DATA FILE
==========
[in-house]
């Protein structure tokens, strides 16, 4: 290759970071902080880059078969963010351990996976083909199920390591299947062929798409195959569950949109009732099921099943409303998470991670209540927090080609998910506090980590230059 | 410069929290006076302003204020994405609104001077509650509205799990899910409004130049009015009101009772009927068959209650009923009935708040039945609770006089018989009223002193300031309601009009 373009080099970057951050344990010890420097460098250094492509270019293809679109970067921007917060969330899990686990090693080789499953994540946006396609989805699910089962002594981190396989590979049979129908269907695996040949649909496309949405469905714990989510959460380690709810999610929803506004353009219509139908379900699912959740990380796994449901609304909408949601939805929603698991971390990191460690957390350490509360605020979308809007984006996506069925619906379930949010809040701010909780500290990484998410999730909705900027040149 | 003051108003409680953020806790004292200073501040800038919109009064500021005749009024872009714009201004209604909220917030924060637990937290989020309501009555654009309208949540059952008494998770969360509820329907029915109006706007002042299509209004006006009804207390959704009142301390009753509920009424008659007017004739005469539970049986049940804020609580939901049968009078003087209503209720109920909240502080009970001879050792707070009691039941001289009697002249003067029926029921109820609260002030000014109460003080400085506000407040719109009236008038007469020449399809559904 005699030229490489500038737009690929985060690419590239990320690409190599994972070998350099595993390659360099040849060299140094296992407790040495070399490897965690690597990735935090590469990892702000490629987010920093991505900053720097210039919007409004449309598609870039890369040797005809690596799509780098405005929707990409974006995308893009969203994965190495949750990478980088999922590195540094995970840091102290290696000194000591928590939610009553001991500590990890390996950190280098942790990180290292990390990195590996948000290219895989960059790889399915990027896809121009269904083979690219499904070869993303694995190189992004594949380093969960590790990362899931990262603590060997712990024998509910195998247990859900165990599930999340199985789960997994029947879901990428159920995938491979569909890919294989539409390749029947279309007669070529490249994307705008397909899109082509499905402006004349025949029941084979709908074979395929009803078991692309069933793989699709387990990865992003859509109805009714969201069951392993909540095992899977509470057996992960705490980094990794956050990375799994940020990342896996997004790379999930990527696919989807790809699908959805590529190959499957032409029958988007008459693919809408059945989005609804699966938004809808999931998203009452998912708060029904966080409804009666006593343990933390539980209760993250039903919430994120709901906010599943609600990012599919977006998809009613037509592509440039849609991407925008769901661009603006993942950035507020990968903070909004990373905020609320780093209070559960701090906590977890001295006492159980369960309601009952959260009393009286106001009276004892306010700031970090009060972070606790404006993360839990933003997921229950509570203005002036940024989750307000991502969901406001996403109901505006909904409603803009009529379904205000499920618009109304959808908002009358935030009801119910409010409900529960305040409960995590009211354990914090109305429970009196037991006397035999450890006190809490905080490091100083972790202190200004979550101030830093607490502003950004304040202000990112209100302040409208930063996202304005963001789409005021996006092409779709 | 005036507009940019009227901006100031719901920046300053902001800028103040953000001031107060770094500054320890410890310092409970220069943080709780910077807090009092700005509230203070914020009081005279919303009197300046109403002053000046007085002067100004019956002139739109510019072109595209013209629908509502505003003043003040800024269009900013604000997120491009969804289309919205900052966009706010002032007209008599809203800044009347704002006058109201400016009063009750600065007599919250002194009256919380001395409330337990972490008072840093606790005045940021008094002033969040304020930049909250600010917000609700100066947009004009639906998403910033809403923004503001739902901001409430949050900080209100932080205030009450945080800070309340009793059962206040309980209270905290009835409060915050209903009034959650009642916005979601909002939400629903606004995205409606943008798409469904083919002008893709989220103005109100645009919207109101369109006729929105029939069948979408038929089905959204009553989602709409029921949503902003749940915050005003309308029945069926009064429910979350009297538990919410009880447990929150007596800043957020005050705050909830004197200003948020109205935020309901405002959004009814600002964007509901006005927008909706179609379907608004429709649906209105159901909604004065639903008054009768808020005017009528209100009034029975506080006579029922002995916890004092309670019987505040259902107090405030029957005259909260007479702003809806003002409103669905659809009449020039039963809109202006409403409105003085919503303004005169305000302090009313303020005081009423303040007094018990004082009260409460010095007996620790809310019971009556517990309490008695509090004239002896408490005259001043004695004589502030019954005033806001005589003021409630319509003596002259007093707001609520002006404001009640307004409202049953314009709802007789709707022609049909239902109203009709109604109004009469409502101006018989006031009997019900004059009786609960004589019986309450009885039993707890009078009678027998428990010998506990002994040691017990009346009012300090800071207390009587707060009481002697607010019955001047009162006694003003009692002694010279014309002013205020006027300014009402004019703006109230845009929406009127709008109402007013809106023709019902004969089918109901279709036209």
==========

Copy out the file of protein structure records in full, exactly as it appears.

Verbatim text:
[in-house]
């Protein structure tokens, strides 16, 4: 290759970071902080880059078969963010351990996976083909199920390591299947062929798409195959569950949109009732099921099943409303998470991670209540927090080609998910506090980590230059 | 410069929290006076302003204020994405609104001077509650509205799990899910409004130049009015009101009772009927068959209650009923009935708040039945609770006089018989009223002193300031309601009009 373009080099970057951050344990010890420097460098250094492509270019293809679109970067921007917060969330899990686990090693080789499953994540946006396609989805699910089962002594981190396989590979049979129908269907695996040949649909496309949405469905714990989510959460380690709810999610929803506004353009219509139908379900699912959740990380796994449901609304909408949601939805929603698991971390990191460690957390350490509360605020979308809007984006996506069925619906379930949010809040701010909780500290990484998410999730909705900027040149 | 003051108003409680953020806790004292200073501040800038919109009064500021005749009024872009714009201004209604909220917030924060637990937290989020309501009555654009309208949540059952008494998770969360509820329907029915109006706007002042299509209004006006009804207390959704009142301390009753509920009424008659007017004739005469539970049986049940804020609580939901049968009078003087209503209720109920909240502080009970001879050792707070009691039941001289009697002249003067029926029921109820609260002030000014109460003080400085506000407040719109009236008038007469020449399809559904 005699030229490489500038737009690929985060690419590239990320690409190599994972070998350099595993390659360099040849060299140094296992407790040495070399490897965690690597990735935090590469990892702000490629987010920093991505900053720097210039919007409004449309598609870039890369040797005809690596799509780098405005929707990409974006995308893009969203994965190495949750990478980088999922590195540094995970840091102290290696000194000591928590939610009553001991500590990890390996950190280098942790990180290292990390990195590996948000290219895989960059790889399915990027896809121009269904083979690219499904070869993303694995190189992004594949380093969960590790990362899931990262603590060997712990024998509910195998247990859900165990599930999340199985789960997994029947879901990428159920995938491979569909890919294989539409390749029947279309007669070529490249994307705008397909899109082509499905402006004349025949029941084979709908074979395929009803078991692309069933793989699709387990990865992003859509109805009714969201069951392993909540095992899977509470057996992960705490980094990794956050990375799994940020990342896996997004790379999930990527696919989807790809699908959805590529190959499957032409029958988007008459693919809408059945989005609804699966938004809808999931998203009452998912708060029904966080409804009666006593343990933390539980209760993250039903919430994120709901906010599943609600990012599919977006998809009613037509592509440039849609991407925008769901661009603006993942950035507020990968903070909004990373905020609320780093209070559960701090906590977890001295006492159980369960309601009952959260009393009286106001009276004892306010700031970090009060972070606790404006993360839990933003997921229950509570203005002036940024989750307000991502969901406001996403109901505006909904409603803009009529379904205000499920618009109304959808908002009358935030009801119910409010409900529960305040409960995590009211354990914090109305429970009196037991006397035999450890006190809490905080490091100083972790202190200004979550101030830093607490502003950004304040202000990112209100302040409208930063996202304005963001789409005021996006092409779709 | 005036507009940019009227901006100031719901920046300053902001800028103040953000001031107060770094500054320890410890310092409970220069943080709780910077807090009092700005509230203070914020009081005279919303009197300046109403002053000046007085002067100004019956002139739109510019072109595209013209629908509502505003003043003040800024269009900013604000997120491009969804289309919205900052966009706010002032007209008599809203800044009347704002006058109201400016009063009750600065007599919250002194009256919380001395409330337990972490008072840093606790005045940021008094002033969040304020930049909250600010917000609700100066947009004009639906998403910033809403923004503001739902901001409430949050900080209100932080205030009450945080800070309340009793059962206040309980209270905290009835409060915050209903009034959650009642916005979601909002939400629903606004995205409606943008798409469904083919002008893709989220103005109100645009919207109101369109006729929105029939069948979408038929089905959204009553989602709409029921949503902003749940915050005003309308029945069926009064429910979350009297538990919410009880447990929150007596800043957020005050705050909830004197200003948020109205935020309901405002959004009814600002964007509901006005927008909706179609379907608004429709649906209105159901909604004065639903008054009768808020005017009528209100009034029975506080006579029922002995916890004092309670019987505040259902107090405030029957005259909260007479702003809806003002409103669905659809009449020039039963809109202006409403409105003085919503303004005169305000302090009313303020005081009423303040007094018990004082009260409460010095007996620790809310019971009556517990309490008695509090004239002896408490005259001043004695004589502030019954005033806001005589003021409630319509003596002259007093707001609520002006404001009640307004409202049953314009709802007789709707022609049909239902109203009709109604109004009469409502101006018989006031009997019900004059009786609960004589019986309450009885039993707890009078009678027998428990010998506990002994040691017990009346009012300090800071207390009587707060009481002697607010019955001047009162006694003003009692002694010279014309002013205020006027300014009402004019703006109230845009929406009127709008109402007013809106023709019902004969089918109901279709036209």